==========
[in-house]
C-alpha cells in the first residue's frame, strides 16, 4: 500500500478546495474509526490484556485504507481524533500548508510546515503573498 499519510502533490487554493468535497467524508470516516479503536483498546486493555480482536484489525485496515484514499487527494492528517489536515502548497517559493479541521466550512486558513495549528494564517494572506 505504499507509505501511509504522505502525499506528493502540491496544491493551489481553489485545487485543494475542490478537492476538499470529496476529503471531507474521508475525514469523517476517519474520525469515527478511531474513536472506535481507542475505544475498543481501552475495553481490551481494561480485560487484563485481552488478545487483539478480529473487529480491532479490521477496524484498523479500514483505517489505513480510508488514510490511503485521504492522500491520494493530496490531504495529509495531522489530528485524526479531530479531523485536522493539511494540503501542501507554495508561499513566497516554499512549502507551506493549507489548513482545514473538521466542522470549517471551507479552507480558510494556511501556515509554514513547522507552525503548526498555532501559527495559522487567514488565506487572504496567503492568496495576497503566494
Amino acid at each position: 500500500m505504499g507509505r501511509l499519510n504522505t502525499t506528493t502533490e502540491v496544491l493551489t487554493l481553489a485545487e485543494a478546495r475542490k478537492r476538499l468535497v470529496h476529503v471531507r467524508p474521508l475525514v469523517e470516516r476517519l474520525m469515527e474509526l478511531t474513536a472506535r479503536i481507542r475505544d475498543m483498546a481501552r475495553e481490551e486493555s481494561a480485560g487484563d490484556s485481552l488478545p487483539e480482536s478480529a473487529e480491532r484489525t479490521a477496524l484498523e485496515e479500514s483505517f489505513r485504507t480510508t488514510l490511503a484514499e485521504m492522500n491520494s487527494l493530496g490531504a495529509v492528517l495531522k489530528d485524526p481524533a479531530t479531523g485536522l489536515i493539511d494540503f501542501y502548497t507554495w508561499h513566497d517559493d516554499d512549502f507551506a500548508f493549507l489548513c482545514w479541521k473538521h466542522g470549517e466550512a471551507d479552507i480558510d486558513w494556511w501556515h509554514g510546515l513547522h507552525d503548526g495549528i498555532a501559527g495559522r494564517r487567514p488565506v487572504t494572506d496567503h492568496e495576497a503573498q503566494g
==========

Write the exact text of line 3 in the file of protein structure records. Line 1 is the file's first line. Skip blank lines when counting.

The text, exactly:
Amino acid at each position: 500500500m505504499g507509505r501511509l499519510n504522505t502525499t506528493t502533490e502540491v496544491l493551489t487554493l481553489a485545487e485543494a478546495r475542490k478537492r476538499l468535497v470529496h476529503v471531507r467524508p474521508l475525514v469523517e470516516r476517519l474520525m469515527e474509526l478511531t474513536a472506535r479503536i481507542r475505544d475498543m483498546a481501552r475495553e481490551e486493555s481494561a480485560g487484563d490484556s485481552l488478545p487483539e480482536s478480529a473487529e480491532r484489525t479490521a477496524l484498523e485496515e479500514s483505517f489505513r485504507t480510508t488514510l490511503a484514499e485521504m492522500n491520494s487527494l493530496g490531504a495529509v492528517l495531522k489530528d485524526p481524533a479531530t479531523g485536522l489536515i493539511d494540503f501542501y502548497t507554495w508561499h513566497d517559493d516554499d512549502f507551506a500548508f493549507l489548513c482545514w479541521k473538521h466542522g470549517e466550512a471551507d479552507i480558510d486558513w494556511w501556515h509554514g510546515l513547522h507552525d503548526g495549528i498555532a501559527g495559522r494564517r487567514p488565506v487572504t494572506d496567503h492568496e495576497a503573498q503566494g